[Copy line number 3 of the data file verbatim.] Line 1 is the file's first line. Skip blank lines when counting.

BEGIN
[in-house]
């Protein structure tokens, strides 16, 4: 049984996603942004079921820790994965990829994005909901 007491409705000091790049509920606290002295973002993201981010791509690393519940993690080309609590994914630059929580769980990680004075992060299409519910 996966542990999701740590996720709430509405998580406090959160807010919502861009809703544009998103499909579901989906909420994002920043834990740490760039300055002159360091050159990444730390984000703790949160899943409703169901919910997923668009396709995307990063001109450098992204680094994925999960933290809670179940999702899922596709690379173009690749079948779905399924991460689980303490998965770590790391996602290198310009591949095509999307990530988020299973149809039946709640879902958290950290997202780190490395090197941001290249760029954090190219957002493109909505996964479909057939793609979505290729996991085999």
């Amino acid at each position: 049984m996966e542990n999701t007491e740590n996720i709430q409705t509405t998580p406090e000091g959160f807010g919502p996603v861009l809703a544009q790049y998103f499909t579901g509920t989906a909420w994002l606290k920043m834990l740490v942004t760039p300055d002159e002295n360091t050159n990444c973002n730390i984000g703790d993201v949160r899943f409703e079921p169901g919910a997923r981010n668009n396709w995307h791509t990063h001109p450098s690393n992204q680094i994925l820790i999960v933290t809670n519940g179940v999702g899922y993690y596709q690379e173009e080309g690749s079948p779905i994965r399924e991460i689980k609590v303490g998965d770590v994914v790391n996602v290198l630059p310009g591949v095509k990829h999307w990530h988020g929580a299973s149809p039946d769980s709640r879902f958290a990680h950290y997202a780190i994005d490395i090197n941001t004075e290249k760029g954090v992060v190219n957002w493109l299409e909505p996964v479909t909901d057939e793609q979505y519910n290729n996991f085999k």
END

């Amino acid at each position: 049984m996966e542990n999701t007491e740590n996720i709430q409705t509405t998580p406090e000091g959160f807010g919502p996603v861009l809703a544009q790049y998103f499909t579901g509920t989906a909420w994002l606290k920043m834990l740490v942004t760039p300055d002159e002295n360091t050159n990444c973002n730390i984000g703790d993201v949160r899943f409703e079921p169901g919910a997923r981010n668009n396709w995307h791509t990063h001109p450098s690393n992204q680094i994925l820790i999960v933290t809670n519940g179940v999702g899922y993690y596709q690379e173009e080309g690749s079948p779905i994965r399924e991460i689980k609590v303490g998965d770590v994914v790391n996602v290198l630059p310009g591949v095509k990829h999307w990530h988020g929580a299973s149809p039946d769980s709640r879902f958290a990680h950290y997202a780190i994005d490395i090197n941001t004075e290249k760029g954090v992060v190219n957002w493109l299409e909505p996964v479909t909901d057939e793609q979505y519910n290729n996991f085999k």